Some college essay prompts ask about a time when a belief or value you have or have had was challenged. This could be a topic to discuss in response to that prompt. “The Tragic Fallacy” totally just took my definition of tragedy and flipped it upside down. I actually agree with this more though. I think that it makes more sense. Tragedy isn’t the bad stuff that happens, it’s what comes from the bad stuff. It isn’t the one bad thing that happened to me, it’s the whole story of before, during, and after.
This article by Joseph Krutch says that bad things happen specifically so “that the human spirit has the opportunity to reveal itself triumphant over the outward universe which fails to conquer it;...” Krutch states that he believes tragedy is often confused with misfortune, but that cannot be true due to the fact that the most confident times in the world- the Periclean and the Elizabethan periods- are also the times that created and experienced the mightiest tragedies. The paradox that tragedy is only something gloomy or depressing is “resolved by the fact that tragedy is essentially an expression, not of despair, but of the triumph over despair and of confidence in the value of human life.” Tragedy always has to reach a happy ending, but often it does so in unconventional ways.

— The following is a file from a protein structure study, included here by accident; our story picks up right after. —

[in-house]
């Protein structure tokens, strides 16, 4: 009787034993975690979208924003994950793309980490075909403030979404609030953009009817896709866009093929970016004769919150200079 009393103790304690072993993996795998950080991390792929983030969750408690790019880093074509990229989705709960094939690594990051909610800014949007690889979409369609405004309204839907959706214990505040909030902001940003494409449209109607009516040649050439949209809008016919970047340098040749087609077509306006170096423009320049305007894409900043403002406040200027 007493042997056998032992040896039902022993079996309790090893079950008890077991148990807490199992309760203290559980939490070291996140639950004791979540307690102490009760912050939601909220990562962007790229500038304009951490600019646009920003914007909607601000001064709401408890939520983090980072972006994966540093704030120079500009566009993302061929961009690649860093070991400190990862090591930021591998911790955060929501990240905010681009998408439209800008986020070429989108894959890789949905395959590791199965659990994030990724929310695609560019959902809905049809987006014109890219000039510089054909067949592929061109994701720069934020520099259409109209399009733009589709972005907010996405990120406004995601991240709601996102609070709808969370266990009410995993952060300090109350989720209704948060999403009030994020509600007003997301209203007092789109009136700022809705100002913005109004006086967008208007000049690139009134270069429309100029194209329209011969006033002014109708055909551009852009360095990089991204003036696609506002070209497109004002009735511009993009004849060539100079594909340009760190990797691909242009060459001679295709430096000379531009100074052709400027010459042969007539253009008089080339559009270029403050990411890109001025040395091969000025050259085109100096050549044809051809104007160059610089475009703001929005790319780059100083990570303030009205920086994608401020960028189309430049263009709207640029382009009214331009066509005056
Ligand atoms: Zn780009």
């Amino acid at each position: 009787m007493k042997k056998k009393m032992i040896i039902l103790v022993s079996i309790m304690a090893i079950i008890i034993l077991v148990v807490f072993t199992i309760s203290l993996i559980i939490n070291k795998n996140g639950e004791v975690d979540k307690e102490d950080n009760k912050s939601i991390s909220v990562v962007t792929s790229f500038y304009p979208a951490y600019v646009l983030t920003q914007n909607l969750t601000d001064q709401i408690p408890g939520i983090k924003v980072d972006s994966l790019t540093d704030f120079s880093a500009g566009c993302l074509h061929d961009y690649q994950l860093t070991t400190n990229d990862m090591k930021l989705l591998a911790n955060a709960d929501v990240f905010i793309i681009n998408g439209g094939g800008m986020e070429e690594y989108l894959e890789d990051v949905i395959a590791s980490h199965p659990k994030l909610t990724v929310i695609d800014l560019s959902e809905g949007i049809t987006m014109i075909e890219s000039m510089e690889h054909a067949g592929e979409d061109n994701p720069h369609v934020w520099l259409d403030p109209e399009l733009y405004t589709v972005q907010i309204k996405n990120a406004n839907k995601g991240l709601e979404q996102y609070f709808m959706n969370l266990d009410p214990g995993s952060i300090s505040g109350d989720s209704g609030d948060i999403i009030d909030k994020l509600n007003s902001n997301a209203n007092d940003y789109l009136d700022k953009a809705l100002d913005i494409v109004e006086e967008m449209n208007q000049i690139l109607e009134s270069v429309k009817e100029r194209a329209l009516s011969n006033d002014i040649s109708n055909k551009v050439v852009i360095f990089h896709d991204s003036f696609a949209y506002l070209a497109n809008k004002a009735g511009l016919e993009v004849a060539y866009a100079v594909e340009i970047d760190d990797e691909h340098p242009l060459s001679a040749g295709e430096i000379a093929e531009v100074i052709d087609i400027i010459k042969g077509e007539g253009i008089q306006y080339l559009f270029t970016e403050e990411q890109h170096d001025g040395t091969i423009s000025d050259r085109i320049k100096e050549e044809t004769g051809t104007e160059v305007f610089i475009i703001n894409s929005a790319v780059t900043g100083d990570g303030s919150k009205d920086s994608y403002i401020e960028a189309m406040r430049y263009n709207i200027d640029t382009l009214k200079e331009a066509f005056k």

I think it was in my very first blog that I mentioned something about how tragedy is essential to the development of human nature and how it portrays the human condition in one of the most raw ways. “The Tragic Fallacy” definitely backs up my claim. Krutch talks about how tragedy satisfies the universal human desire to find justice, order, and recognizable meaning in the world; how it really does much more than that. He finishes up the article by relating tragedy to religion, quite brilliantly if you ask me, and states that tragedy is “s declaration that even if God is not in his Heaven, then at least Man is in his world.” He tells of the strengths and weaknesses of tragedy and religion, and shows just how much the two coincide.